If You're Sick of Snow... February 11 2010
This has been a strange winter season. For me, in the Pacific Northwest, we had one day of snow in December, and the rest has been pretty mild. Sure, there's rain - but that's typical for pretty much every season up here.
It seems strange that while we are having alternating periods of sun and rain, the rest of the country is buried in snow. And I mean buried. If I were in pretty much any other state, I would be absolutely and completely sick of snow.
In that spirit, if you are sick of wintry weather, I've come up with several fun ways for your class to make it through until spring starts making an appearance!
The first way is to just embrace the fact that it's still snowing and cold. Use the following lesson plans with your students to help brighten up the dreary days.
Have your students play a probability game using the Snow-No Snow Spinner. The first spinner is a bit wonky and the second one is set up with a 1:2 ratio. Give a copy of both to individual or pairs of students and teach them how to use a pencil and paper clip to make a spinner. Have your students keep track of how many times the spinner lands on Snow and No Snow, keeping a separate tally for each spinner.
Have them spin first with the wonky spinner. Stop kids after a few minutes to share – how many spins? How many Snow and No Snow? Have them spin 20 times and share, then 50 times and share, and finally 100 times.
Then have your students use the second spinner. When all of the spins have been completed, debrief your kids on how their tallys turned out. Which spinner did they like better and why? Which one is more accurate or fair? How much more do they think it will snow before the weather starts warming up?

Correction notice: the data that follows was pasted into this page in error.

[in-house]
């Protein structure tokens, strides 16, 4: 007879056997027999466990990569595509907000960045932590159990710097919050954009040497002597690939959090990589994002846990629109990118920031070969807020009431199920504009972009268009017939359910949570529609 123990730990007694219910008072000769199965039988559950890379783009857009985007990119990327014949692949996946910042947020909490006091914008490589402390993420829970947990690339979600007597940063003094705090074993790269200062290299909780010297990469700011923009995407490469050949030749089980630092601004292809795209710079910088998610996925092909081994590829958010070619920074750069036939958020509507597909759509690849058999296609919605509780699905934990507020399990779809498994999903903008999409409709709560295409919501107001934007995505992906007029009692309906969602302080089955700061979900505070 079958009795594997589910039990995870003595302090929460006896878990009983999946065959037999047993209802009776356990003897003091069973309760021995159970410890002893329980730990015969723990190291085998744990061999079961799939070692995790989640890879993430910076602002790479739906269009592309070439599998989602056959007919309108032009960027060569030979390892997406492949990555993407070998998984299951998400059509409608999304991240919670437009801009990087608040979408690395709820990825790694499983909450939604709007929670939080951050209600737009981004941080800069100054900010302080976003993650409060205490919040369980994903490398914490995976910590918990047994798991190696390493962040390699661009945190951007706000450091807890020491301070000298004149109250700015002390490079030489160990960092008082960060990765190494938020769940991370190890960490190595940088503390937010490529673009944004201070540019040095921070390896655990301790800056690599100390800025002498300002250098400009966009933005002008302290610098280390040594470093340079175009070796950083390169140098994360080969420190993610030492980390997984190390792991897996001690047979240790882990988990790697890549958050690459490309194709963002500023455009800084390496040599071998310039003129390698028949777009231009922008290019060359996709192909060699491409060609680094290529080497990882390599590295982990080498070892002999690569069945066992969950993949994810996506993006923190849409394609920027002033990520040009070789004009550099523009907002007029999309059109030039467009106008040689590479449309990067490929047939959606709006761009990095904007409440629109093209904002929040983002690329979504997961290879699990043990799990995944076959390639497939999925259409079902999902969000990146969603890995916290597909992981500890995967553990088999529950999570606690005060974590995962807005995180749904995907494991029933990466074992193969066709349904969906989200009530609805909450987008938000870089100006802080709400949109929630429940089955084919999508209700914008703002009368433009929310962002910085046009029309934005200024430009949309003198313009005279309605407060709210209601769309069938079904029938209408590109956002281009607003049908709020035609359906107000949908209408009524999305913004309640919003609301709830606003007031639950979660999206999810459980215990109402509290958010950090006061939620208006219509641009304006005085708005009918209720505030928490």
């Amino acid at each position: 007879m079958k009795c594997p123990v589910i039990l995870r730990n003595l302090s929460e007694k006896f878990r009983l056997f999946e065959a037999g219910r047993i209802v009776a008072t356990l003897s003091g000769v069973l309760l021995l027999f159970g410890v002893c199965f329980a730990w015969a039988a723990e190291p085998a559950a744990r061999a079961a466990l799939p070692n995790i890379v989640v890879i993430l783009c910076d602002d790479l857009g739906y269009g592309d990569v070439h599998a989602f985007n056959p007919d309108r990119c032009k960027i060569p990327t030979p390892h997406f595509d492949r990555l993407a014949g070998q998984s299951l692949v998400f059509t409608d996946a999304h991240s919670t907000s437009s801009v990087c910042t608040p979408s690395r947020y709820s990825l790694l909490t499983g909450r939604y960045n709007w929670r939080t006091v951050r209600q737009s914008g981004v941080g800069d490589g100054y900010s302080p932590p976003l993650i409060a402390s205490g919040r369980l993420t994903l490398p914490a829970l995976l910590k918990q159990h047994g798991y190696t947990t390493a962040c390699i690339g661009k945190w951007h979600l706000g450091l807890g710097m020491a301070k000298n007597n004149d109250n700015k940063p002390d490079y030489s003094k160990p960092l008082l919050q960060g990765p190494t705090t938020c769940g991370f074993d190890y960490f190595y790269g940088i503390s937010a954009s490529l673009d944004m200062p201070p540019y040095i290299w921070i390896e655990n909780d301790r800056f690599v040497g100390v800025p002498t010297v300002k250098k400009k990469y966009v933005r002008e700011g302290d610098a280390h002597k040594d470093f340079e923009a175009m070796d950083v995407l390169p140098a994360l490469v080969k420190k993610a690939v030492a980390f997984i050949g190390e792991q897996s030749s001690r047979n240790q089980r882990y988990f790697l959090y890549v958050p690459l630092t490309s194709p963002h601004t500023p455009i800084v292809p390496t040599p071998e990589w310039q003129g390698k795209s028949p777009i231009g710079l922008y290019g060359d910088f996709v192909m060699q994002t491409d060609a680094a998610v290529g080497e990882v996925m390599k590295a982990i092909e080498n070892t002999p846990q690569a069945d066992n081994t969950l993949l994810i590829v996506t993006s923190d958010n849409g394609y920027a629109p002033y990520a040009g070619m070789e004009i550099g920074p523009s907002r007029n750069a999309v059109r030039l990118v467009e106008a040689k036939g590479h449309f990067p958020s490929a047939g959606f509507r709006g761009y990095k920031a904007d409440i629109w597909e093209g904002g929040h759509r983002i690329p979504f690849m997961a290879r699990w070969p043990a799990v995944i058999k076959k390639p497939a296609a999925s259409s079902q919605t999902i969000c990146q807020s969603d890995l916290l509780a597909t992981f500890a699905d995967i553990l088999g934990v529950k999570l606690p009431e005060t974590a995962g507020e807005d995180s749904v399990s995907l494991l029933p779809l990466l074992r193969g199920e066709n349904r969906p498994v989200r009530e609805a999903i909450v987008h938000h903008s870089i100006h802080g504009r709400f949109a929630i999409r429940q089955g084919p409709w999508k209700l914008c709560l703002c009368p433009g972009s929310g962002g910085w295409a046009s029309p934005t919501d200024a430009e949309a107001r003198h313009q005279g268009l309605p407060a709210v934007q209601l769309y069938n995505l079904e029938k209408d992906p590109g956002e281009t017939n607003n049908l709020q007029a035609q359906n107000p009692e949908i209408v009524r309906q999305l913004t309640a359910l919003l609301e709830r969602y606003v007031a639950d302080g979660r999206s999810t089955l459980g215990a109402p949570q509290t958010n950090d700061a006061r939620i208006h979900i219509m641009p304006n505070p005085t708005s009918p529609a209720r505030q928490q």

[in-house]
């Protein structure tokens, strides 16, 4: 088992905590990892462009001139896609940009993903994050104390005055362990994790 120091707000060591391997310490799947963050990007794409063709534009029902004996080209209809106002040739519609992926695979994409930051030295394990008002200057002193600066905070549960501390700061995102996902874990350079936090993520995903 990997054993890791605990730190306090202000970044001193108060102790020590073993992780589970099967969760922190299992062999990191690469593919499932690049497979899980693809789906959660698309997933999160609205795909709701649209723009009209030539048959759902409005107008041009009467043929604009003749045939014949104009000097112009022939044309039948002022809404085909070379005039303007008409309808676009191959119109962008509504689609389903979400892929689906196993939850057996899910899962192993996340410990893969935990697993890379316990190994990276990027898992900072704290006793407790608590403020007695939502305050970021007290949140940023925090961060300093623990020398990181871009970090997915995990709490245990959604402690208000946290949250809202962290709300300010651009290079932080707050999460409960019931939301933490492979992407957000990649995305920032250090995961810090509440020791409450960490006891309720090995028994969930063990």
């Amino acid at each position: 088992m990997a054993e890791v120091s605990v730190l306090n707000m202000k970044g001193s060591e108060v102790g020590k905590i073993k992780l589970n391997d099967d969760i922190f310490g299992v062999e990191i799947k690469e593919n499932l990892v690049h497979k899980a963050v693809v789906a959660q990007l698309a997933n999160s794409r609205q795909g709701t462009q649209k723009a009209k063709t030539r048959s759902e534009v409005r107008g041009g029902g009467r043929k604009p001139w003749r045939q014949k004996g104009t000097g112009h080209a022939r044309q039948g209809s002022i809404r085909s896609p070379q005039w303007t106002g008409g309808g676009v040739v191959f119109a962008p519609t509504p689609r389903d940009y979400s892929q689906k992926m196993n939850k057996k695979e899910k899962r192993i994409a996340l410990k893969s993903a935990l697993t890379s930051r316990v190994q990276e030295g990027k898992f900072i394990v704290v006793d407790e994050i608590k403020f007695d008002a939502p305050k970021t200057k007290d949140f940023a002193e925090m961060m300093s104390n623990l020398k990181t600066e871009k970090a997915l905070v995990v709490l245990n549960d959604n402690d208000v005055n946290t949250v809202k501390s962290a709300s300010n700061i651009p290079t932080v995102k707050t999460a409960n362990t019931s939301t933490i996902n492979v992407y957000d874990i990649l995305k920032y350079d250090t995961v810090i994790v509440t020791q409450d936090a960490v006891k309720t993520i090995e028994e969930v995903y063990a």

Have your students work on a writing project and craft with this Writer's Workshop and Winter Scene Shoebox activity. Then they'll have a story to share with a project to display!
Teach your kids how to make a Crystal Snowflake with this science lesson plan.
The Olympic Games were held February 12th through the 28th in Vancouver, B.C., Canada. Take this historic opportunity to build your students' skills in reading, geography, and math using these fun lesson plans!
Use A Brief History to teach students how the Olympics got started.
Have your students write about what they've learned in this Olympics Writer's Workshop Book.
Geography and Flags is a great lesson plan to help teach kids about mapping and having a birds-eye view.
Run your own Classroom Olympics with this post - Let the Games Begin!
Finally, have students test their speed and endurance with keeping time with this Olympics Speed Skating Game!
Maybe you're not in the mood to embrace winter anymore. Let's look ahead to spring! Here are some easy lesson plans in a variety of areas to help focus your students' toward warmer weather.
Spend some time with our first president using this free printable book, George Washington Facts, Firsts and Onlys.
Teach Writer's Workshop using Life Cycles. More details can be found in this article, Hopping Into Writer's Workshop!
Maybe it's time to focus on how you and your students can operate a greener classroom. This article, Go Green in the Classroom, has great suggestions and strategies for wherever you are in this process!
Use this Science With Squanto lesson plan to compare plant growth with and without natural fertilizer.
Feed the birds with this Bird Feeder craft, adapting it for any theme for your kids to design.
This Spring Flower Craft will help brighten the dreary days and reinforce a planting and growing theme!
Check out our Easter-focused crafts and reading/writing activities:
- Build reading skills and explore the Myth/Legend genre with The Legend of the Easter Bunny reading lesson plan
- Hop into spring with these All About Bunnies poems
- Have kids make poetry books with this Spring Poetry Printable Book
- Check out this Baby Chick craft, accompanied by math and writing resources
Usually this is the time of year where we become tired of short, dark, wintry days. Whether you decide to embrace or deny this transitional time, at least there are plenty of fun lesson plans to help your students build or review skills!